1. Slave the drive that contains the bad registry you want to edit to a computer as a data drive.

2. On the computer you are using for the editing, start regedit.exe

3. Highlight the HKEY_LOCAL_MACHINE (HKLM) key and click File->Load Hive. For all keys/files being edited, HKLM, on the host computer, is the key under which to load.

4. Navigate to the registry hive you wish to edit on the drive you connected in step 1 and double click the hive. Although you can edit any of the 5 (at least theoretically), the useful hives to edit are: SOFTWARE, SYSTEM, DEFAULT and for the HKCU key, NTUSER.DAT. The first three files will be located in %windir%\system32\config. As mentioned in the preamble, for NTUSER.DAT, you can, if you choose, edit any user while this drive is connected as a data drive (as it is now) or while the target installation is actually running. %windir% is normally \Windows.

5. You will be prompted for a name for the hive. I use the letter "a" so that the new key (under HKLM) will be listed first or you can call it whatever it is only temporary.

6. Edit to your heart's content.

7. When finished, move to the top level of the named key ("a"), and click File->Unload Hive. DO NOT SKIP THIS STEP.

Share this post


Link to post
Share on other sites

Since its my first post, I want to first thank the developers for a great product. Now on to my question.

SUPERAntiSpy, you asked earlier if the OP had Mcafee on his system. I'm in a similar situation WITH Mcafee on my XP (SP3) system. I performed a scan with SUPERAntiSpyware and found several malware/viruses that needed to be removed. (I had previously scanned with MSE, Spybot, & Avira and removed all detections, so I was surprised by the number that SAS found.) I allowed SAS to remove the checked items, and I was prompted to reboot the system after their removal. Upon rebooting all user accounts (five) plus a newly visible Administrator account were displayed, but each is password protected, and previously no account had a password. I tried to reboot into Safe Mode, but at the F8 screen, where normally I can select Safe Mode, no option is presently selectable. I've searched fairly extensively for a solution and perhaps the best for my circumstances would be to use Offline NT Password & Registry Editor to see if I can turn off the passwords on the accounts. But before I start tinkering any more, I wanted to see if there is perhaps a SAS-Mcafee interaction that is responsible for my present predicament (locked out of my system). Any help would be greatly appreciated.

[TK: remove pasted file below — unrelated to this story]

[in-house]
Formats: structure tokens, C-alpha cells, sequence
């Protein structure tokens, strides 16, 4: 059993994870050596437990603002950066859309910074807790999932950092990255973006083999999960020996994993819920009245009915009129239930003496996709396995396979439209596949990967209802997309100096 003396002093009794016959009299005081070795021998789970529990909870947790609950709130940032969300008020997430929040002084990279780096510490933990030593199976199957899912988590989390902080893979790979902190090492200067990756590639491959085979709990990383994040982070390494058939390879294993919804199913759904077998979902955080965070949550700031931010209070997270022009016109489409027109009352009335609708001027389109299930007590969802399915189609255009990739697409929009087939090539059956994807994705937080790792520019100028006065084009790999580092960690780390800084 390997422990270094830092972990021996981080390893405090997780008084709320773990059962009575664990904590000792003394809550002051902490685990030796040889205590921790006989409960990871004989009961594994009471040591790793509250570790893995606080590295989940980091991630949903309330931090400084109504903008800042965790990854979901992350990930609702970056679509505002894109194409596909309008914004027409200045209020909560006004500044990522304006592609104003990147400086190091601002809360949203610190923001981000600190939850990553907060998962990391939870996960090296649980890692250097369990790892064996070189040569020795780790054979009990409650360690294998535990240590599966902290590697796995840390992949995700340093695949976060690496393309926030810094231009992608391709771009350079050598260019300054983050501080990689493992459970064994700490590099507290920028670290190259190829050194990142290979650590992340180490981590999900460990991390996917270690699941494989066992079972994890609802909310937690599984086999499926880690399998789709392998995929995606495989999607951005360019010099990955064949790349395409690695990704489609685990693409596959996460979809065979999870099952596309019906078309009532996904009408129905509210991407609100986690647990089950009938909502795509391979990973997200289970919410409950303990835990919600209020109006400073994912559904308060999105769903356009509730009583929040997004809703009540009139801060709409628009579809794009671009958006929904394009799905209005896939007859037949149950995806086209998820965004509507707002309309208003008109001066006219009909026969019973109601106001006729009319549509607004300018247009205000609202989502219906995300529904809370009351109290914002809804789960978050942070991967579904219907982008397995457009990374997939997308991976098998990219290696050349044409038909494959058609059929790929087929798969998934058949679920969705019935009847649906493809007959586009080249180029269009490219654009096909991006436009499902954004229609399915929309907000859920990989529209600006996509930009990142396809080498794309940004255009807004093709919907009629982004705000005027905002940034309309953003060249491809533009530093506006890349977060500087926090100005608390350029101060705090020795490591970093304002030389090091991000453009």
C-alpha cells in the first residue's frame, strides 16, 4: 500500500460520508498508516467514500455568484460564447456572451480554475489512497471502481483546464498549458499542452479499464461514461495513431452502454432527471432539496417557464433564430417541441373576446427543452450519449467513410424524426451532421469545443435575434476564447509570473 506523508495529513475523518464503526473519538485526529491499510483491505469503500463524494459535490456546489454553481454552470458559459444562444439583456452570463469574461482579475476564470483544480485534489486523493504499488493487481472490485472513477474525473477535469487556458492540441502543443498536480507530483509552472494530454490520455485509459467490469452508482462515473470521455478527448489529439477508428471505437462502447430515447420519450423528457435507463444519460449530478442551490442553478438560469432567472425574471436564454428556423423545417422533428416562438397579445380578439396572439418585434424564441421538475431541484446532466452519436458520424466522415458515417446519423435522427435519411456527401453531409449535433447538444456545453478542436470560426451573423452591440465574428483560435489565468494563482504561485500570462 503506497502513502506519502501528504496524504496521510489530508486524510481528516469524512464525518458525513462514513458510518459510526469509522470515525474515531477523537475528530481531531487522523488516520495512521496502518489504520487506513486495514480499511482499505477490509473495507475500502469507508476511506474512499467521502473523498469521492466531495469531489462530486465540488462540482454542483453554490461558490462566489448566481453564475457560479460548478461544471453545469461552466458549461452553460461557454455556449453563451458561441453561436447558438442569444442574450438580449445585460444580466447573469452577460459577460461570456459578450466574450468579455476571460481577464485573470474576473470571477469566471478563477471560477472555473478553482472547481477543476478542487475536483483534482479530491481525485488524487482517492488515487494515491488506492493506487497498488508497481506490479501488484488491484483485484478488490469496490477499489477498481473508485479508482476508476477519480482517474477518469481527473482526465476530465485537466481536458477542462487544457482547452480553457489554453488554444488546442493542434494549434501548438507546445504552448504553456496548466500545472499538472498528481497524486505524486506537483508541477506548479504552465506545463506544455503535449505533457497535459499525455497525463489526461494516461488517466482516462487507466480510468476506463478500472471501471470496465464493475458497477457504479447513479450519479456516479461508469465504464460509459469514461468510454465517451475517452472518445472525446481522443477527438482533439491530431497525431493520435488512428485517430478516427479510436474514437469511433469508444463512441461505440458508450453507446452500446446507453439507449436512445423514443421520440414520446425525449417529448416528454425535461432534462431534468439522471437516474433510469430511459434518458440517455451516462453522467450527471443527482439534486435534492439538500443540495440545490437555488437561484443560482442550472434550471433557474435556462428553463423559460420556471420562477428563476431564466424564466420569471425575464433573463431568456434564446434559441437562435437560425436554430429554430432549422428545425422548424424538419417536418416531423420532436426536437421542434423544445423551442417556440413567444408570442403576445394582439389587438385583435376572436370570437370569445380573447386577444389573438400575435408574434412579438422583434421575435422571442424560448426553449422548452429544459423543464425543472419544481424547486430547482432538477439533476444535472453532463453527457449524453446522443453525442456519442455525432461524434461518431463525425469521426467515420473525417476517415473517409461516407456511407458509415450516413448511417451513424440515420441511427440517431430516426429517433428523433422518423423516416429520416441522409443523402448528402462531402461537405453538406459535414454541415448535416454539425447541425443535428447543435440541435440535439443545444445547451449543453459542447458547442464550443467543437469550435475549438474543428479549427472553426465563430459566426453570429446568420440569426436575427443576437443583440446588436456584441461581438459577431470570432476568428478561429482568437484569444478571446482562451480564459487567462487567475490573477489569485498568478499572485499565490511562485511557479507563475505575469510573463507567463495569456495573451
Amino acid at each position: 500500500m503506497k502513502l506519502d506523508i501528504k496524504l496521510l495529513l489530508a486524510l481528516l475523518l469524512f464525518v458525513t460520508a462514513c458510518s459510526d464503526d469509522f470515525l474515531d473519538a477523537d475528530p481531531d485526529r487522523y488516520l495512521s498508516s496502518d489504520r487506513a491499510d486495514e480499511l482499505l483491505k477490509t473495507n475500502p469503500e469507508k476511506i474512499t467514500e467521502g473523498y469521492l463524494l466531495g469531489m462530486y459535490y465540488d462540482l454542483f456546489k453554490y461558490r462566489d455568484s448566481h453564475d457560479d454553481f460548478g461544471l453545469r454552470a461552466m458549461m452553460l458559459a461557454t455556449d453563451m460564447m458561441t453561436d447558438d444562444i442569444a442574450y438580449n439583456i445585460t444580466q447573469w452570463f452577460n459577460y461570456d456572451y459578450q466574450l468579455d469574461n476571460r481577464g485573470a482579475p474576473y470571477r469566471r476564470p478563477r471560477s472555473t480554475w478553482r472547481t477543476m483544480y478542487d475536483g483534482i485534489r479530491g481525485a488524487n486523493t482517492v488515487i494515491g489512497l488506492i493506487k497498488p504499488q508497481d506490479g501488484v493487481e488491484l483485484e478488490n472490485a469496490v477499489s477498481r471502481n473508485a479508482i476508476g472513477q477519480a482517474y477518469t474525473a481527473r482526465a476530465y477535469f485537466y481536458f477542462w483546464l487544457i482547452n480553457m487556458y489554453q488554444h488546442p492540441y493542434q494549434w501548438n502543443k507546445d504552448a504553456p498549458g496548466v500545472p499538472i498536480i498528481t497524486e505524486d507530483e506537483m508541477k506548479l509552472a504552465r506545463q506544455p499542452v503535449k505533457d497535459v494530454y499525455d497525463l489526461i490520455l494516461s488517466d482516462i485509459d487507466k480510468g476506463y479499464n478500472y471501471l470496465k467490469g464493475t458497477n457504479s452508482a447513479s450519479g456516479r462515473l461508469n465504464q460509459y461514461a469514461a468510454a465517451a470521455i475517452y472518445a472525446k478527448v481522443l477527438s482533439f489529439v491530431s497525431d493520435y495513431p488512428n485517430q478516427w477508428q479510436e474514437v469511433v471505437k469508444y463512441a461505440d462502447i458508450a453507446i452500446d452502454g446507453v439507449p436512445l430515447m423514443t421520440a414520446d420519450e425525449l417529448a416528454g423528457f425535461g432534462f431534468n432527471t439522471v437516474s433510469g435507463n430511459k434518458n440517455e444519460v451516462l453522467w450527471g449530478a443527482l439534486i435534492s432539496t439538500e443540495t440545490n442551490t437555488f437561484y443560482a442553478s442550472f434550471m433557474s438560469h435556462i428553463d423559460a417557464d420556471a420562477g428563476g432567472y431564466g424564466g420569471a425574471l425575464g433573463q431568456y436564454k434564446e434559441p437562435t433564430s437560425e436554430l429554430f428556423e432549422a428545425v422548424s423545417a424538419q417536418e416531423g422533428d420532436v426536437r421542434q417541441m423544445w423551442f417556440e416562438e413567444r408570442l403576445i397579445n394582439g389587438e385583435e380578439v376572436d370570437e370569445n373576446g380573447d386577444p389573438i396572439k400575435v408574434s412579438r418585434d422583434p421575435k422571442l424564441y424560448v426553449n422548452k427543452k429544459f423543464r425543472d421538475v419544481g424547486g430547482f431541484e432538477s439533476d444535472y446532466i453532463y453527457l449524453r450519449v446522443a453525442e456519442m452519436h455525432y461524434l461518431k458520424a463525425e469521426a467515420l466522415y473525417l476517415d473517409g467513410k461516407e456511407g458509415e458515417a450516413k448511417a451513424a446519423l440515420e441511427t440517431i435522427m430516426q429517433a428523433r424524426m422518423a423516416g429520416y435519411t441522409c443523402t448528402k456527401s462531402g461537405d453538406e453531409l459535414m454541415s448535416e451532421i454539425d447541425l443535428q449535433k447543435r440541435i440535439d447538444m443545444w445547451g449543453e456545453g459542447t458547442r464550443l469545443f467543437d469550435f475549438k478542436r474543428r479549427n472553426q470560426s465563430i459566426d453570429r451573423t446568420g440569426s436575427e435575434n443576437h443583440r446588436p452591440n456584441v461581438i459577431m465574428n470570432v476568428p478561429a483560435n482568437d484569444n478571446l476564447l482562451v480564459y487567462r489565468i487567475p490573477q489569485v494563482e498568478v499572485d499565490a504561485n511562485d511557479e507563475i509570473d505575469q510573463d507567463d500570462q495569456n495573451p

Share this post


Link to post
Share on other sites

I haven't heard of any conflicts with SAS and Mcafee.

Have you tried just leaving the admin password blank on both the log in and repair install?

What do you mean by "no option is selectable" when attempting Safe Mode?

Share this post


Link to post
Share on other sites

I haven't heard of any conflicts with SAS and Mcafee.

Have you tried just leaving the admin password blank on both the log in and repair install?

What do you mean by "no option is selectable" when attempting Safe Mode?

Thanks for the quick response. The "no option is selectable" issue is no longer an issue. I am working with the machine remotely, and the person whom I was instructing somehow believed (correctly or incorrectly) that he could not select any of the on-screen options after pressing F8. I had him use Offline NT Password & Registry Editor last night to remove passwords, and once he had rebooted back to the Safe Mode option screen he found he could select all the options. I don't know what--if anything--had changed, but it now works. Nevertheless, all accounts are password-protected in Safe Mode so I'm as stuck there as I am at the normal log in screen.

I have tried leaving the password blank and that did not work. Resetting all passwords (with ONTP&RE) did not work. Each account was still password-protected after booting back to the log in screen. I have the latest Hiren's Boot CD (12.0) so I can boot with that to make changes to the registry if you can suggest anything I might fix there.

My reason for intially asking about conflicts with SAS & McAfee is the question that both SUPERAntiSpy & B Trevathan asked earlier in the thread. Why they asked is unclear to me, but the fact I have McAfee on that system prompted me to ask. It suggests to me that those two may suspect that McAfee had a hand in locking the OP out of his machine after the SAS scan.

I'm still stuck in the same predicament. What course of action would you recommend at this point?

Share this post


Link to post
Share on other sites

Create an account or sign in to comment

You need to be a member in order to leave a comment

Create an account

Sign up for a new account in our community. It's easy!

Register a new account

Sign in

Already have an account? Sign in here.

Sign In Now
Sign in to follow this  

×